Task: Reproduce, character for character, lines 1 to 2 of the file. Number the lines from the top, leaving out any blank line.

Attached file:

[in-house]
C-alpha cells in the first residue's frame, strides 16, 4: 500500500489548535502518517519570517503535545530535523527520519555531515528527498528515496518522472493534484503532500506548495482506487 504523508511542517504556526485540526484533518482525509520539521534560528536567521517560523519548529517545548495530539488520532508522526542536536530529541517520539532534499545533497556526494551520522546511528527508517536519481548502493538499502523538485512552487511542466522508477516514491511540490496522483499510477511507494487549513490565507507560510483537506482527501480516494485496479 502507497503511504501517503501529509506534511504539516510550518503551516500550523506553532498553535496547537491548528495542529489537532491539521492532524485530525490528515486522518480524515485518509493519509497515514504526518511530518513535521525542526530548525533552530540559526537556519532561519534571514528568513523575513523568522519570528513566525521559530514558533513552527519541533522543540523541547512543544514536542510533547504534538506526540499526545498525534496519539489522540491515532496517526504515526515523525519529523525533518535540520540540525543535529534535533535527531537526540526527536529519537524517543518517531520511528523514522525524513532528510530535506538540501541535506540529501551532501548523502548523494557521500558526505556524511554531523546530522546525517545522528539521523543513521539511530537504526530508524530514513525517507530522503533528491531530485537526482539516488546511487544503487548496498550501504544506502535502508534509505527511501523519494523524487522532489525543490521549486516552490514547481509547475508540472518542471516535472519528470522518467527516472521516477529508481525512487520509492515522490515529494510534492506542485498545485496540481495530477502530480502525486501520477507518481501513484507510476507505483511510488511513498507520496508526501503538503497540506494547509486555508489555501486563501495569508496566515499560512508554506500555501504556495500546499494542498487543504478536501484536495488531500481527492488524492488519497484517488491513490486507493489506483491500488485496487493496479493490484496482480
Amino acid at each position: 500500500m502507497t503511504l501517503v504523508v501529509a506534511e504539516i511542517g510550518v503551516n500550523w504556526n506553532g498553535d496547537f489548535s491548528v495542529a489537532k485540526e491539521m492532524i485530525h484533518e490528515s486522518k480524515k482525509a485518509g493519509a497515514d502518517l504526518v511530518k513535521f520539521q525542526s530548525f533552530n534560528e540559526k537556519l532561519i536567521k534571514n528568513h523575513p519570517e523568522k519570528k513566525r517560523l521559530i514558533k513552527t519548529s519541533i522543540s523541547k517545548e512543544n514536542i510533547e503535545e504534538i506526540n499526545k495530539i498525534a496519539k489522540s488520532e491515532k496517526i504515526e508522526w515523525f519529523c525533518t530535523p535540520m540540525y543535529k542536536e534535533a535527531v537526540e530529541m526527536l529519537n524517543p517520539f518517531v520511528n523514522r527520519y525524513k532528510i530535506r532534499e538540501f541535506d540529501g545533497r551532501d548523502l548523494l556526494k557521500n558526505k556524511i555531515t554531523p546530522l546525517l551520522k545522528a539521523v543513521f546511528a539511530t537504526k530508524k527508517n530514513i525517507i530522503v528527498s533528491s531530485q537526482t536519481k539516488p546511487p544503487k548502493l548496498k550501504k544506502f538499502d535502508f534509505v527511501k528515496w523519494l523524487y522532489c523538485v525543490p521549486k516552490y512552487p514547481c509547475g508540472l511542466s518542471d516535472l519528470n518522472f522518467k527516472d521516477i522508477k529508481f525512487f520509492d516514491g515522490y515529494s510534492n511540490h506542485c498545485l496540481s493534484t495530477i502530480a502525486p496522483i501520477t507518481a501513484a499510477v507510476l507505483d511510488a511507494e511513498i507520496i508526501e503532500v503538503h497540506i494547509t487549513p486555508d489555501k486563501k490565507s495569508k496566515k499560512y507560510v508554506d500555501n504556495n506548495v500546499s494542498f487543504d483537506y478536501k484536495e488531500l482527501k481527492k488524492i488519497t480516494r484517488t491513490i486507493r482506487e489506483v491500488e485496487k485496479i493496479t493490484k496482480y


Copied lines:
[in-house]
C-alpha cells in the first residue's frame, strides 16, 4: 500500500489548535502518517519570517503535545530535523527520519555531515528527498528515496518522472493534484503532500506548495482506487 504523508511542517504556526485540526484533518482525509520539521534560528536567521517560523519548529517545548495530539488520532508522526542536536530529541517520539532534499545533497556526494551520522546511528527508517536519481548502493538499502523538485512552487511542466522508477516514491511540490496522483499510477511507494487549513490565507507560510483537506482527501480516494485496479 502507497503511504501517503501529509506534511504539516510550518503551516500550523506553532498553535496547537491548528495542529489537532491539521492532524485530525490528515486522518480524515485518509493519509497515514504526518511530518513535521525542526530548525533552530540559526537556519532561519534571514528568513523575513523568522519570528513566525521559530514558533513552527519541533522543540523541547512543544514536542510533547504534538506526540499526545498525534496519539489522540491515532496517526504515526515523525519529523525533518535540520540540525543535529534535533535527531537526540526527536529519537524517543518517531520511528523514522525524513532528510530535506538540501541535506540529501551532501548523502548523494557521500558526505556524511554531523546530522546525517545522528539521523543513521539511530537504526530508524530514513525517507530522503533528491531530485537526482539516488546511487544503487548496498550501504544506502535502508534509505527511501523519494523524487522532489525543490521549486516552490514547481509547475508540472518542471516535472519528470522518467527516472521516477529508481525512487520509492515522490515529494510534492506542485498545485496540481495530477502530480502525486501520477507518481501513484507510476507505483511510488511513498507520496508526501503538503497540506494547509486555508489555501486563501495569508496566515499560512508554506500555501504556495500546499494542498487543504478536501484536495488531500481527492488524492488519497484517488491513490486507493489506483491500488485496487493496479493490484496482480